I must confess that I play almost every activity-like party game for points, like it says in the rules. I take point tokens in Concept and awarding points in Telestrations is one of my favourite parts of the game. For me, the game aspect of Hues and Cues is really tricky to understand. Those who want to score points are desperate to figure out whether giving that second two-word clue is going to be more helpful to them or to the players guessing and it's something that's really hard to judge. The best you can do as the clue giver is to get 9 points (if you're playing with 5 or more players) and each guesser could get 5 points maximum, so a good clue should net you more points than any single opponent, but it's generally not that clear cut.

Unless you have a very different group of players to us, then Hues and Cues might not exercise your lateral thinking like many other party games of its type, but it is a fun and relaxing activity that feels different enough to other party games and was a hit with the groups we play with.


You Might Like....
  • Using colours to give clues is surprisingly effective - we all think of colours in different ways it seems.
  • Hues and Cues is the style of party game that can support a large group with no real need to score or take it too seriously.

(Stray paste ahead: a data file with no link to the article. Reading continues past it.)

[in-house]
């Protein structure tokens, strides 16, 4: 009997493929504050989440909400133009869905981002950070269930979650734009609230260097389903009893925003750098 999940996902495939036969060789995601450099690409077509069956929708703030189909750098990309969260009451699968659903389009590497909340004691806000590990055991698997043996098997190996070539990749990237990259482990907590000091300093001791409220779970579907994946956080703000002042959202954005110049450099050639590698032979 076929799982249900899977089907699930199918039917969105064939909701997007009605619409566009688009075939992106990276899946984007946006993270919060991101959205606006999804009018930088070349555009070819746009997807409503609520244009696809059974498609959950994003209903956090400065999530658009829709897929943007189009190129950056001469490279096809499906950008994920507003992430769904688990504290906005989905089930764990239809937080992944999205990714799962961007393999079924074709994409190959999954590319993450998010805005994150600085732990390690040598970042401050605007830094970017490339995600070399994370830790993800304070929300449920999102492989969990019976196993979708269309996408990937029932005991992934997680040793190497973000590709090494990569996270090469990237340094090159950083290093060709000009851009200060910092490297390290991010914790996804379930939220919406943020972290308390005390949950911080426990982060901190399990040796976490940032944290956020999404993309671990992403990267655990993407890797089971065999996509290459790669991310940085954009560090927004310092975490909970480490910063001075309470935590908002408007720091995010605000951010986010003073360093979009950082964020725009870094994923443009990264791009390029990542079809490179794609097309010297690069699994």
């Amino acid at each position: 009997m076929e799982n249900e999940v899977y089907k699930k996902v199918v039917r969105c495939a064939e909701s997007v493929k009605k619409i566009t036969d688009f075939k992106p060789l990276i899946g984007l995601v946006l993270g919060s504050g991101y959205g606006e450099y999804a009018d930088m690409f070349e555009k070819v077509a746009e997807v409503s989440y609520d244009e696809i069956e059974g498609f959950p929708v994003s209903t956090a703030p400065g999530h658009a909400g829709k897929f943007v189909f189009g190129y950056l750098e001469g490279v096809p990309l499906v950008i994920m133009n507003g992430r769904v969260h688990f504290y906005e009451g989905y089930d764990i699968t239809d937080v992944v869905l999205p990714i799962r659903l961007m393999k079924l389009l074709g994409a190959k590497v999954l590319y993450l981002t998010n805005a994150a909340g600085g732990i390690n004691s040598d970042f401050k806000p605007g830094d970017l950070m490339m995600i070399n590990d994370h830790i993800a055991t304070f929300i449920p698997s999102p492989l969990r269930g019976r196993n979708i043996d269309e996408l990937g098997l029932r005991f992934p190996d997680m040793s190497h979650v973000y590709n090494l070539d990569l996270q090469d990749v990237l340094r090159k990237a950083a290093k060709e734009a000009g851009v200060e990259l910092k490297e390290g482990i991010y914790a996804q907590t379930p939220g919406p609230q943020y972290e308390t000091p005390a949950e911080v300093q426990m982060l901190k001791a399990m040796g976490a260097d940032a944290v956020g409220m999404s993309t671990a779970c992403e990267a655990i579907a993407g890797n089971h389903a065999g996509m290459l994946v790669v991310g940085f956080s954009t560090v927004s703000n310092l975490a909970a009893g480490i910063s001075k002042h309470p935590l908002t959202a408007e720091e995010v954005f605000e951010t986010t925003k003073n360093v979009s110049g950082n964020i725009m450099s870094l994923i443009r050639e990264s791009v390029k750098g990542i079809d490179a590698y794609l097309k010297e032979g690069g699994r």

You Might Not Like...
  • Hues and Cues seems perfect to play over Skype, but every group we've tried with seems to complain about the variance of colour over screens and the glare on the board.
  • Scoring is very obtuse and it's hard to know when you should proceed to a second round of clue giving.

The Verdict
6/10 Hues and Cues is similar to other party games where you try and get inside the head of the person giving clues - like Wavelength or Concept. Using colours as the clue giving mechanism is an innovative concept that works a lot better than you might expect. The restrictions to one and two word clues give you a chance to come up with interesting clues, plus it's just interesting to see how people's perceptions or memories differ. Hues and Cues has a pretty obtuse rules when it comes to the game and its scoring, but as an activity it's one that a lot of our friends and co-workers have enjoyed.


Hues and Cues was a review copy provided by Asmodee UK. It is available at your friendly local game store for an RRP of £24.99 or can be picked up at http://www.365games.co.uk

2 comments:

  1. Actually, the game was tested with colorblind players. Many reviewers that have played it are also colorblind. Since the game is about color perception, not color matching, colorblind players can and do compete on an even playing field.

    If you're having problems with the glossy board, use the version uploaded by the publisher to BGG.